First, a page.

Embodiment has a prominent place on your blog’s banner. What aspects interest you?
How is it that life gets under our skin? How is it that we experience trauma, stress or other factors that become a part of our bodies? I don’t know that I can say the first time that I became interested in that idea. At first I was interested in this at a molecular level. And part of me is still interested in biology, but I am now also interested in the intersection of the social with the biological.
When did you start writing and decide to start a blog?
I still have my first diary from when I was 8 years old. I have been constantly writing since then. I have had a blog for many years. I got my first one when I was 13. It’s not that I am new to blogging. It’s just the first time I am using my own name. There’s something about feeling that with my own name it has to be perfect, which has changed how I write. I decided to try to write more publicly because I thought it would benefit my career.
What got you interested in disability?
When I was in my first year in medical school, in the spring, I started having seizures. I was eventually diagnosed with epilepsy, and started taking medicine. That really just changed my life in many ways.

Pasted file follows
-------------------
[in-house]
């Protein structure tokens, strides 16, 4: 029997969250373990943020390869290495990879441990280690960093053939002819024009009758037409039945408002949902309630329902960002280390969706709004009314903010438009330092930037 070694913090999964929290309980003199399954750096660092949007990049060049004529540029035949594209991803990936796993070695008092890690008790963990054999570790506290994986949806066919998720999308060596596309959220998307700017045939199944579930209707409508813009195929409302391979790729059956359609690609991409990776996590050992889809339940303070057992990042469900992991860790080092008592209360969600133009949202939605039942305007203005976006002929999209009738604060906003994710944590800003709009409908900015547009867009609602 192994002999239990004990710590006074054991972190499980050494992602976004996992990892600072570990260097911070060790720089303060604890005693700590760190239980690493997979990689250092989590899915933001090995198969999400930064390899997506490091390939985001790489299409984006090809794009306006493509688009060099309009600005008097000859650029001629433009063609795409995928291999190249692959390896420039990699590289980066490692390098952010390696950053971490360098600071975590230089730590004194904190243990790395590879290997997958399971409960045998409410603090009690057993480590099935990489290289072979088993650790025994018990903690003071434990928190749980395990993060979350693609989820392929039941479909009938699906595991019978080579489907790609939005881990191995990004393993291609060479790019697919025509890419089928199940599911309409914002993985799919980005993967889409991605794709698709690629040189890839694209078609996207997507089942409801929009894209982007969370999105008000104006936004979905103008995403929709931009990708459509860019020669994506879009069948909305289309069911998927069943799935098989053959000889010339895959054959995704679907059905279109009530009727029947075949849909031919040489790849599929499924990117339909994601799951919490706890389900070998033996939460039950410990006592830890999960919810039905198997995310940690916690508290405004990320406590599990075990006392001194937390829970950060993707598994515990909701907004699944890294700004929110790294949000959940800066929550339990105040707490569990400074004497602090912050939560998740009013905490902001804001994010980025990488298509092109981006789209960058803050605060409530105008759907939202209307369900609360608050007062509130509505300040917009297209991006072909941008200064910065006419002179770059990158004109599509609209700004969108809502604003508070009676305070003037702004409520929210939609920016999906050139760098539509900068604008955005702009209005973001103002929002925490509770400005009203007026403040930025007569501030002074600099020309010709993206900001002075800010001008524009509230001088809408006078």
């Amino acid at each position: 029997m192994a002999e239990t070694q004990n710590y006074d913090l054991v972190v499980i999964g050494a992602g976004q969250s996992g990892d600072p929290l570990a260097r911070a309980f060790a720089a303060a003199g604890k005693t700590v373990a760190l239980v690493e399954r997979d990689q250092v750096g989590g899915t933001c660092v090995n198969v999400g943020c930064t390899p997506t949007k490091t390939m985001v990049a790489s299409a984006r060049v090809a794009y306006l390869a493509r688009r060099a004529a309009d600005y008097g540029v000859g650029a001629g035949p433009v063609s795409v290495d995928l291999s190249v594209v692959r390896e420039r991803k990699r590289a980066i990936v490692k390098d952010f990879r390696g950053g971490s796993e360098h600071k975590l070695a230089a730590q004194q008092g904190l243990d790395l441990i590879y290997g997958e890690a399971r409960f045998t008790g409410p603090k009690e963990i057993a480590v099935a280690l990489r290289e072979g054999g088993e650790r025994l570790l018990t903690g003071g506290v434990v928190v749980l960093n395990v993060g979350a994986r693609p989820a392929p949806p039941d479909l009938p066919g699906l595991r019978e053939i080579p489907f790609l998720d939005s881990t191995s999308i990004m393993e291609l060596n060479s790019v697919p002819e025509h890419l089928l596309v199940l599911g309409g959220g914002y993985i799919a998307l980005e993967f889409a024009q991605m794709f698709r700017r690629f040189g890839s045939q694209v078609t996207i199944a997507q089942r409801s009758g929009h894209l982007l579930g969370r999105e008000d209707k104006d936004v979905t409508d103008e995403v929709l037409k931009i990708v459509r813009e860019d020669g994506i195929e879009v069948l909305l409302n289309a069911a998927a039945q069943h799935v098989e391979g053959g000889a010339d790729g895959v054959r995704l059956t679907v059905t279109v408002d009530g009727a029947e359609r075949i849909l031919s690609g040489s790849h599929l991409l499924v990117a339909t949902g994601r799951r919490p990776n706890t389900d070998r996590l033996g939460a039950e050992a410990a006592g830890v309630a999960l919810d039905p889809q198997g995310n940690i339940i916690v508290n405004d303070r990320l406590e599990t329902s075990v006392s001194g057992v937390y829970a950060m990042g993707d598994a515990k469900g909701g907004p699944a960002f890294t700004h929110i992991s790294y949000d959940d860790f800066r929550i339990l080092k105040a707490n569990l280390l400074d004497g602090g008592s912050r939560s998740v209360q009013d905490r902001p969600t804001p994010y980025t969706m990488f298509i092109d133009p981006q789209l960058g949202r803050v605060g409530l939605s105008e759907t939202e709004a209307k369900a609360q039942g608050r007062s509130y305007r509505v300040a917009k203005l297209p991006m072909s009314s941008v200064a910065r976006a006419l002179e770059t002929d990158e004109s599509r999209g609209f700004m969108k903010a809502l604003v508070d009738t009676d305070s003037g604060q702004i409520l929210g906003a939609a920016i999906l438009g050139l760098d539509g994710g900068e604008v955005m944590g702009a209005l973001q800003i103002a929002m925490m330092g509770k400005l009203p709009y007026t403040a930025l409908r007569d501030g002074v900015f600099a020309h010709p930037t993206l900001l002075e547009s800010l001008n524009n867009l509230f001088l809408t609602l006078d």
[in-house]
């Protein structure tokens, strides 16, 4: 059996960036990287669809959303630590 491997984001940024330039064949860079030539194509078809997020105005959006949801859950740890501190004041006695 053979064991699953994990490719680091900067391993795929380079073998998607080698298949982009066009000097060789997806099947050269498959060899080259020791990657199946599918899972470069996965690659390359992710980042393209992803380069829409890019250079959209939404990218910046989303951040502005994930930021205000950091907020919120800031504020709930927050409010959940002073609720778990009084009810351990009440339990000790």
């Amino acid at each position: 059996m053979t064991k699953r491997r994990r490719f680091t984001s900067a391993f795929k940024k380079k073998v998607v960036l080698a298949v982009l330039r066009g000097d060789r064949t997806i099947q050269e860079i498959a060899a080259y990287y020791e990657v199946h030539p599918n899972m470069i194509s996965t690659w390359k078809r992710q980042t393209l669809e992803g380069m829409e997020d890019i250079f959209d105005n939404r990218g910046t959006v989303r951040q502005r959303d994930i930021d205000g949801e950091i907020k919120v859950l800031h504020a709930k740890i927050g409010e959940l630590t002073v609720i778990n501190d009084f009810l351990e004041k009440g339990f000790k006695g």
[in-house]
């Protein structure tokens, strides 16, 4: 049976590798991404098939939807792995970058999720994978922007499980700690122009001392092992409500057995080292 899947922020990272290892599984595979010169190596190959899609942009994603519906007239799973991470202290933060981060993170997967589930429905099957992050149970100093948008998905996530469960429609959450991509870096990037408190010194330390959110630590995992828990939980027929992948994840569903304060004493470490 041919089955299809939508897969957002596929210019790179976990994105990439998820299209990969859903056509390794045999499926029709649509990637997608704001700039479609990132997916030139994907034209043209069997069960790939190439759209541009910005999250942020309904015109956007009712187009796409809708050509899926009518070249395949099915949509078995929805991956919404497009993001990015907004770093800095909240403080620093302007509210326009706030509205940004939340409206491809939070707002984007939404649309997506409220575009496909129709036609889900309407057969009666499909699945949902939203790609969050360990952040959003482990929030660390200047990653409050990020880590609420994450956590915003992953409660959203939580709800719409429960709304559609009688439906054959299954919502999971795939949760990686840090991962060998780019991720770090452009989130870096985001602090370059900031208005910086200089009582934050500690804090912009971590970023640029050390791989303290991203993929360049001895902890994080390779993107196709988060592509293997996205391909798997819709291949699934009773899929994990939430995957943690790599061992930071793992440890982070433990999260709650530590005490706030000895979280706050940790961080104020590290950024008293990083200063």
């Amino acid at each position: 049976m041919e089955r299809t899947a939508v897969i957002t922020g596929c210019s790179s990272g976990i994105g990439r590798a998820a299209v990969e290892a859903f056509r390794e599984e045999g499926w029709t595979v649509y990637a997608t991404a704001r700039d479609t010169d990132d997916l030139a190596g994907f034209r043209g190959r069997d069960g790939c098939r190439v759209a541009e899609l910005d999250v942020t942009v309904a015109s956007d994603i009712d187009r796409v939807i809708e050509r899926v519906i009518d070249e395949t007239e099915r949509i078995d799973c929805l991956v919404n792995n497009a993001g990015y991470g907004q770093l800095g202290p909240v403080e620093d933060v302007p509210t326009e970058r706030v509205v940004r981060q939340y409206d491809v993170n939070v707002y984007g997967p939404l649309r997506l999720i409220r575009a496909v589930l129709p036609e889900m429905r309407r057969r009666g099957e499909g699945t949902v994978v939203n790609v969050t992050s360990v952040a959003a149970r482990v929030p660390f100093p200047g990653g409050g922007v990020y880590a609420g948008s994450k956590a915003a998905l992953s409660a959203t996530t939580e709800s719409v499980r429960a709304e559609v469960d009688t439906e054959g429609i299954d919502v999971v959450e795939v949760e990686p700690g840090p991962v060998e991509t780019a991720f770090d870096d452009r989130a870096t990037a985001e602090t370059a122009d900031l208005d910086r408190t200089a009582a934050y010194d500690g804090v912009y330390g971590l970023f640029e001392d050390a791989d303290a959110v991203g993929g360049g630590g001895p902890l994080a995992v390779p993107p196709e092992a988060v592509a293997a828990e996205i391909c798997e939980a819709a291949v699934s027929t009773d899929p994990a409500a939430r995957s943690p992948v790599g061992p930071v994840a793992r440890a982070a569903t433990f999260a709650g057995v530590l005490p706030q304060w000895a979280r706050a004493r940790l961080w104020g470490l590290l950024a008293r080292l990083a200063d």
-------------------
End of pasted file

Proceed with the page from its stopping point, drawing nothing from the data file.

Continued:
For one thing, I felt that I couldn’t remember as much as before. It was the first time in my life that I felt impaired. It was the first time I felt sick. Sometimes I would sleep for hours and hours a day. In that time, like many people, I went online. Most of my friends are very healthy, except for one who passed away that year. I had no one to talk to who understood, but there were online communities where people knew so much. That’s when I started trying to read more about disability and chronic illness at an academic level.